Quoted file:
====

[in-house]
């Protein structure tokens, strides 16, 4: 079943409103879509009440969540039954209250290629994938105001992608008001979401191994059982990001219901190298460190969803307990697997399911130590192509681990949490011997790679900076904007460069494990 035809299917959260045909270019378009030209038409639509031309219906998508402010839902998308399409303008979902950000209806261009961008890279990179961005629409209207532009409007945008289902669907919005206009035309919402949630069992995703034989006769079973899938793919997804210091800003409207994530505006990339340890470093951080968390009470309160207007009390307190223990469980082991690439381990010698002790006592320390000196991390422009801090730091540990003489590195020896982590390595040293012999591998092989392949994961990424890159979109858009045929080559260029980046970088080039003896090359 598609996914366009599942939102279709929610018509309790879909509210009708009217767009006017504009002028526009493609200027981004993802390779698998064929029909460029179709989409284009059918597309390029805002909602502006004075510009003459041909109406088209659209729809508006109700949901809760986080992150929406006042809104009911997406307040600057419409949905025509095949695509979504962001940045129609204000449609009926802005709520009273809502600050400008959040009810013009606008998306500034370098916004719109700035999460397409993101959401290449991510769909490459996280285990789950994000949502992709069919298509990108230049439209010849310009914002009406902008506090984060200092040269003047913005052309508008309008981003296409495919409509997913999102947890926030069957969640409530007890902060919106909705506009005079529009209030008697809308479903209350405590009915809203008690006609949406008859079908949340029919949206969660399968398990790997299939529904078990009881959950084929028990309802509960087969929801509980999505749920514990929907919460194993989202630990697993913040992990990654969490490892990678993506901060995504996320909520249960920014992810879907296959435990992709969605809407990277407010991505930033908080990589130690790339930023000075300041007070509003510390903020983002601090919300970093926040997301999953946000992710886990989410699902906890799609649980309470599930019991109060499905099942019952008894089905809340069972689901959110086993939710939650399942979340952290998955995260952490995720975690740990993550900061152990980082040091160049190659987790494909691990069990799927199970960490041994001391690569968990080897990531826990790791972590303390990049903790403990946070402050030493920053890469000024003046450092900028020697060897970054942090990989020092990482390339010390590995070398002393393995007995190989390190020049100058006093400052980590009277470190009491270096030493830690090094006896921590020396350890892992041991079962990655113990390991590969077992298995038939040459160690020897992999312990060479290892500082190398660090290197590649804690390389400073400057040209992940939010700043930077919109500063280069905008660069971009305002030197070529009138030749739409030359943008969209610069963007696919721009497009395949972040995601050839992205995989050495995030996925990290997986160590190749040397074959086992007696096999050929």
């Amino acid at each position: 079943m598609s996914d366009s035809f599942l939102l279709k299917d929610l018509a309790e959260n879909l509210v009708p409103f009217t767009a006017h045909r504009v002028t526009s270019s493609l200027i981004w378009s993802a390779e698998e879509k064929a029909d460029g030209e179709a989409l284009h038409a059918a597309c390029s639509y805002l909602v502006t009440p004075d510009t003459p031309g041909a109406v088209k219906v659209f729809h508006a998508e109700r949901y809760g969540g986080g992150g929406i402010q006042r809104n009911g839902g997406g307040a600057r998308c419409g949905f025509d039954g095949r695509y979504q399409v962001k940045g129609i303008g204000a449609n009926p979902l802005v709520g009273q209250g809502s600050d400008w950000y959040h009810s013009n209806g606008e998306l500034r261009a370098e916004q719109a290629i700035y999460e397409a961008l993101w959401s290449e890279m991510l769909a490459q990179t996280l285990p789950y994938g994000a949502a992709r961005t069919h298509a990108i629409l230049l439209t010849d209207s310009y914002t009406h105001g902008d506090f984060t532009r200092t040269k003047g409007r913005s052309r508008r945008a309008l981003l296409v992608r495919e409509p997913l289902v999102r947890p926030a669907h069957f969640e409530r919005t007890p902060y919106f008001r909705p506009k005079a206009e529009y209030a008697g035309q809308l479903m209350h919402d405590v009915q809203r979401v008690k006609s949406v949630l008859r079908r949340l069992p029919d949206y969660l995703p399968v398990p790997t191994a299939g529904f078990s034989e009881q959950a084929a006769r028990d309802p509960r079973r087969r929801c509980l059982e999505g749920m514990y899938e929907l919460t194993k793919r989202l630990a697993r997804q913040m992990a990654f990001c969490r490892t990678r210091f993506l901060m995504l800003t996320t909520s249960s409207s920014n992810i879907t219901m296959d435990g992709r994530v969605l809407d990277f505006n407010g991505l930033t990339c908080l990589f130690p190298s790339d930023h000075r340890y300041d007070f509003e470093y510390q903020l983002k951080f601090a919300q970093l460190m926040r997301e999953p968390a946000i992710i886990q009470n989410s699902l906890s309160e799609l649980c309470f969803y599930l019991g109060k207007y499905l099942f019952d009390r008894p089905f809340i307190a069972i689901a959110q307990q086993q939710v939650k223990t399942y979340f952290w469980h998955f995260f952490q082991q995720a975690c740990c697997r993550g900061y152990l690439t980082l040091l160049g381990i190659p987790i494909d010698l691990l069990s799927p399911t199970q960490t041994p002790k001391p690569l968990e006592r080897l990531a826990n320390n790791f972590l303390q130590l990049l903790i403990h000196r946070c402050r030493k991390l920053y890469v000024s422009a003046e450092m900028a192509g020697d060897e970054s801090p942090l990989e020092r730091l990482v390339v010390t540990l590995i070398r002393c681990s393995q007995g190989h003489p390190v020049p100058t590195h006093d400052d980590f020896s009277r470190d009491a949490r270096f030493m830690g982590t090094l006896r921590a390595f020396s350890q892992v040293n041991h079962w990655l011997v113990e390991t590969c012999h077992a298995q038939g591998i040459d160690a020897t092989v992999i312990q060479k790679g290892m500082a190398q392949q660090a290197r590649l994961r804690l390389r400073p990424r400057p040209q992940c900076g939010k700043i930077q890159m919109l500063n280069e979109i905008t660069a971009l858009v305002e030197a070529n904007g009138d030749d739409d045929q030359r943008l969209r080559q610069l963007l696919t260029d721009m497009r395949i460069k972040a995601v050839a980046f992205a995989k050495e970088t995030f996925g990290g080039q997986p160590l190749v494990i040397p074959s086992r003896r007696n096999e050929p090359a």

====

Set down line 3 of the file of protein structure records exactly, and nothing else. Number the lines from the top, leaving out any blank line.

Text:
């Amino acid at each position: 079943m598609s996914d366009s035809f599942l939102l279709k299917d929610l018509a309790e959260n879909l509210v009708p409103f009217t767009a006017h045909r504009v002028t526009s270019s493609l200027i981004w378009s993802a390779e698998e879509k064929a029909d460029g030209e179709a989409l284009h038409a059918a597309c390029s639509y805002l909602v502006t009440p004075d510009t003459p031309g041909a109406v088209k219906v659209f729809h508006a998508e109700r949901y809760g969540g986080g992150g929406i402010q006042r809104n009911g839902g997406g307040a600057r998308c419409g949905f025509d039954g095949r695509y979504q399409v962001k940045g129609i303008g204000a449609n009926p979902l802005v709520g009273q209250g809502s600050d400008w950000y959040h009810s013009n209806g606008e998306l500034r261009a370098e916004q719109a290629i700035y999460e397409a961008l993101w959401s290449e890279m991510l769909a490459q990179t996280l285990p789950y994938g994000a949502a992709r961005t069919h298509a990108i629409l230049l439209t010849d209207s310009y914002t009406h105001g902008d506090f984060t532009r200092t040269k003047g409007r913005s052309r508008r945008a309008l981003l296409v992608r495919e409509p997913l289902v999102r947890p926030a669907h069957f969640e409530r919005t007890p902060y919106f008001r909705p506009k005079a206009e529009y209030a008697g035309q809308l479903m209350h919402d405590v009915q809203r979401v008690k006609s949406v949630l008859r079908r949340l069992p029919d949206y969660l995703p399968v398990p790997t191994a299939g529904f078990s034989e009881q959950a084929a006769r028990d309802p509960r079973r087969r929801c509980l059982e999505g749920m514990y899938e929907l919460t194993k793919r989202l630990a697993r997804q913040m992990a990654f990001c969490r490892t990678r210091f993506l901060m995504l800003t996320t909520s249960s409207s920014n992810i879907t219901m296959d435990g992709r994530v969605l809407d990277f505006n407010g991505l930033t990339c908080l990589f130690p190298s790339d930023h000075r340890y300041d007070f509003e470093y510390q903020l983002k951080f601090a919300q970093l460190m926040r997301e999953p968390a946000i992710i886990q009470n989410s699902l906890s309160e799609l649980c309470f969803y599930l019991g109060k207007y499905l099942f019952d009390r008894p089905f809340i307190a069972i689901a959110q307990q086993q939710v939650k223990t399942y979340f952290w469980h998955f995260f952490q082991q995720a975690c740990c697997r993550g900061y152990l690439t980082l040091l160049g381990i190659p987790i494909d010698l691990l069990s799927p399911t199970q960490t041994p002790k001391p690569l968990e006592r080897l990531a826990n320390n790791f972590l303390q130590l990049l903790i403990h000196r946070c402050r030493k991390l920053y890469v000024s422009a003046e450092m900028a192509g020697d060897e970054s801090p942090l990989e020092r730091l990482v390339v010390t540990l590995i070398r002393c681990s393995q007995g190989h003489p390190v020049p100058t590195h006093d400052d980590f020896s009277r470190d009491a949490r270096f030493m830690g982590t090094l006896r921590a390595f020396s350890q892992v040293n041991h079962w990655l011997v113990e390991t590969c012999h077992a298995q038939g591998i040459d160690a020897t092989v992999i312990q060479k790679g290892m500082a190398q392949q660090a290197r590649l994961r804690l390389r400073p990424r400057p040209q992940c900076g939010k700043i930077q890159m919109l500063n280069e979109i905008t660069a971009l858009v305002e030197a070529n904007g009138d030749d739409d045929q030359r943008l969209r080559q610069l963007l696919t260029d721009m497009r395949i460069k972040a995601v050839a980046f992205a995989k050495e970088t995030f996925g990290g080039q997986p160590l190749v494990i040397p074959s086992r003896r007696n096999e050929p090359a």